Return to Snail Mail: A Personal Handwritten Letter Campaign

© 2014 the Jotter’s Joint

© 2014 the Jotter’s Joint 

2014 started as my year of gifting good stories. Buying books for friends and family members – mostly my mom and my boys, providing moments of escape from their every day lives. Or sending recommendations of interest to those who keep a running list like I do.

Slowly this gift is morphing into stories of my life via handwritten notes and cards, like a personal history or memoir through correspondence. I’m not quite sure why …

Maybe it’s the thrill of “real” mail or the fact that simple things are important.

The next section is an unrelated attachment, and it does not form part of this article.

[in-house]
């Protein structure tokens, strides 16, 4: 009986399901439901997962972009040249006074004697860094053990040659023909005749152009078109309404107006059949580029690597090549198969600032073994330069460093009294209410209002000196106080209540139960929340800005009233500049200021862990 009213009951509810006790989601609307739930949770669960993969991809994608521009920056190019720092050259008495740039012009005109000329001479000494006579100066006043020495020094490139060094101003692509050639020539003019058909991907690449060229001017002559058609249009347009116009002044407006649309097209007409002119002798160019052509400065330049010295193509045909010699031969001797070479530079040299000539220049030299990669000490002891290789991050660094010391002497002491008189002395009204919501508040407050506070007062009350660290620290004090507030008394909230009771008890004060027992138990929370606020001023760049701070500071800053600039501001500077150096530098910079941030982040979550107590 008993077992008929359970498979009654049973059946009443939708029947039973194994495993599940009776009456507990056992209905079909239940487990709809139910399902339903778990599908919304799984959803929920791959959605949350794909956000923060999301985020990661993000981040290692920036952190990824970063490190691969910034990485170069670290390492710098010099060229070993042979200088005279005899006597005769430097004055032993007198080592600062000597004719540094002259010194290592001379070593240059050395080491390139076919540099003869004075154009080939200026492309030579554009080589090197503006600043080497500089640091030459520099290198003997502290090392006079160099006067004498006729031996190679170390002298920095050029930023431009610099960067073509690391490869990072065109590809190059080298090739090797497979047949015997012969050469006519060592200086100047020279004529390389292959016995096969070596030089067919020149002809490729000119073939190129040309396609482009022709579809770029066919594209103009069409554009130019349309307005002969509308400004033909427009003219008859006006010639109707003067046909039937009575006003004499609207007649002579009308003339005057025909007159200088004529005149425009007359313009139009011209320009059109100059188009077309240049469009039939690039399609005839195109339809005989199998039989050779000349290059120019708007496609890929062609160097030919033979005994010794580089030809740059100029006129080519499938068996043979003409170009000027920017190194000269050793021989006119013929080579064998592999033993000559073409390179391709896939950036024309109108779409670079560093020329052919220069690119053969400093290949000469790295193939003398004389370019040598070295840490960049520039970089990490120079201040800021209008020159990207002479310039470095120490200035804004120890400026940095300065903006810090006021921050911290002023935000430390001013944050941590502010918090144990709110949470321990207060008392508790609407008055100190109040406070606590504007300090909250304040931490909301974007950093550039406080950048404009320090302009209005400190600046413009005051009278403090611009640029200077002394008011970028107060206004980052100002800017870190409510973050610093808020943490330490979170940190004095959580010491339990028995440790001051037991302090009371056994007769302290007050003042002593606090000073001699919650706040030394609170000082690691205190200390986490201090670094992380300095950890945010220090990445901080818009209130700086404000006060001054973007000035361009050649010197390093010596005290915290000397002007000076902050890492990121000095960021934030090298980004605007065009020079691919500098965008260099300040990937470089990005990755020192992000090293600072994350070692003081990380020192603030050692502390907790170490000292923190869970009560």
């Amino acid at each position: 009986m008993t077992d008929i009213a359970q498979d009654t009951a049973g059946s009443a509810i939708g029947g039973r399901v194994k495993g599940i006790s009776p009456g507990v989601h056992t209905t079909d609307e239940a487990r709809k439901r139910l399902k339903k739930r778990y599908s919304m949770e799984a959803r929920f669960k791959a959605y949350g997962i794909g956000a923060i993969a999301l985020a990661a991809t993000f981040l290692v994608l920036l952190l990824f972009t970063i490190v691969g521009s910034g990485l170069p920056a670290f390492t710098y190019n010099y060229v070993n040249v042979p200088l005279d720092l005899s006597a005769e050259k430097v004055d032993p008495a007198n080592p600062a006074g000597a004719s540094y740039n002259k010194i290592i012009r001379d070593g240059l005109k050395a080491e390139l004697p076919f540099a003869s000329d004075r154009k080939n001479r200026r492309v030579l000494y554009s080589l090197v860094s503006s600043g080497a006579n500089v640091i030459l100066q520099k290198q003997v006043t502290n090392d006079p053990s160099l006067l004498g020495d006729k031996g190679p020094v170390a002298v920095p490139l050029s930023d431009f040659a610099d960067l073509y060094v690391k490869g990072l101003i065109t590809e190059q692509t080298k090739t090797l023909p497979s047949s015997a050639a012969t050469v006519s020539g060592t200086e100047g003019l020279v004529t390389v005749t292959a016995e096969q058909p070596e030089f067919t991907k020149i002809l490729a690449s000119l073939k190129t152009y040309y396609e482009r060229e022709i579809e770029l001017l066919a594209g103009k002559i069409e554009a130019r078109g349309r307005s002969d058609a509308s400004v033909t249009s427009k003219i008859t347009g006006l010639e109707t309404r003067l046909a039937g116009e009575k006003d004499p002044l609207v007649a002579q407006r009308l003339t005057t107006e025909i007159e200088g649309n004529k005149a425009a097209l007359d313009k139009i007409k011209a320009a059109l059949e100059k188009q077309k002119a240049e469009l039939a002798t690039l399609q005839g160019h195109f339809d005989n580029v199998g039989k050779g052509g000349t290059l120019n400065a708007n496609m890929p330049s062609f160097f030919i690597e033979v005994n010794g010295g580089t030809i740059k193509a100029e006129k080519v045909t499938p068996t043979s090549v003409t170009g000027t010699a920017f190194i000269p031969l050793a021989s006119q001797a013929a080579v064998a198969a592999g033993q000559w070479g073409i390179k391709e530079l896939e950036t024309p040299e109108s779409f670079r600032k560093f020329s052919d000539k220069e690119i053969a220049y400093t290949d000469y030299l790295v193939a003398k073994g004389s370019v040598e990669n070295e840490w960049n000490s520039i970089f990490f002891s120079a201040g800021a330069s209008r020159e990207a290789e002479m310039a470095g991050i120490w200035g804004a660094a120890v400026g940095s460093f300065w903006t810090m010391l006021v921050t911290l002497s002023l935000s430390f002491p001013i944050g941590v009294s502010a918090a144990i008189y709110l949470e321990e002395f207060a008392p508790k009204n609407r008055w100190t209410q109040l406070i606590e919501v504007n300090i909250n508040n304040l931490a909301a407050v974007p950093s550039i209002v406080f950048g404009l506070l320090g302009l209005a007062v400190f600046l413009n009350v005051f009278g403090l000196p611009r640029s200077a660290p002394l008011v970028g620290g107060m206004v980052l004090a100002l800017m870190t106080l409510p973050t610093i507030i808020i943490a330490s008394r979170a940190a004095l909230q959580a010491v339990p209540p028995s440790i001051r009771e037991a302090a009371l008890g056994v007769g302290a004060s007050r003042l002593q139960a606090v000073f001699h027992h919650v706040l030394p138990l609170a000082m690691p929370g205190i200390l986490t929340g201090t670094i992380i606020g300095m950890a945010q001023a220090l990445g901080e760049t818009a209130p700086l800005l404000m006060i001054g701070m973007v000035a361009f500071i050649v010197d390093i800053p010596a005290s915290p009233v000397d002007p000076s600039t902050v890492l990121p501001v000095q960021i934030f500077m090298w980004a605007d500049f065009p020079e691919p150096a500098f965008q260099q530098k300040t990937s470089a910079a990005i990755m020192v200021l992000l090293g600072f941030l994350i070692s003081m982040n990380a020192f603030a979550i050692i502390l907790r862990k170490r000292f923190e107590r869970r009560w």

More than likely it’s due to seeing old friends and realizing our interactions are social media driven only. We could call or write but why when Facebook feeds run like a life highlights newsreel? Because Facebook is usually the good times without room for the difficult and sad, the intimate moments of life.

It could be the fact that while on vacation my dudes sent postcards to some of their friends, whose parents told me of their excitement upon receiving the quick note. How can we not spread that joy again?

Maybe it’s because we have friends spending a year abroad. Wouldn’t it be sweet for them to get letters from home? To feel connected and not far away despite the distance?

Or it could be thanks to my dear friend, whose daily walk includes checking the mail with her infant. A tradition in the making, I think. Of course they need mail to retrieve from the box.

The reason doesn’t matter much. Only the desire to send some love: signed, sealed, and delivered.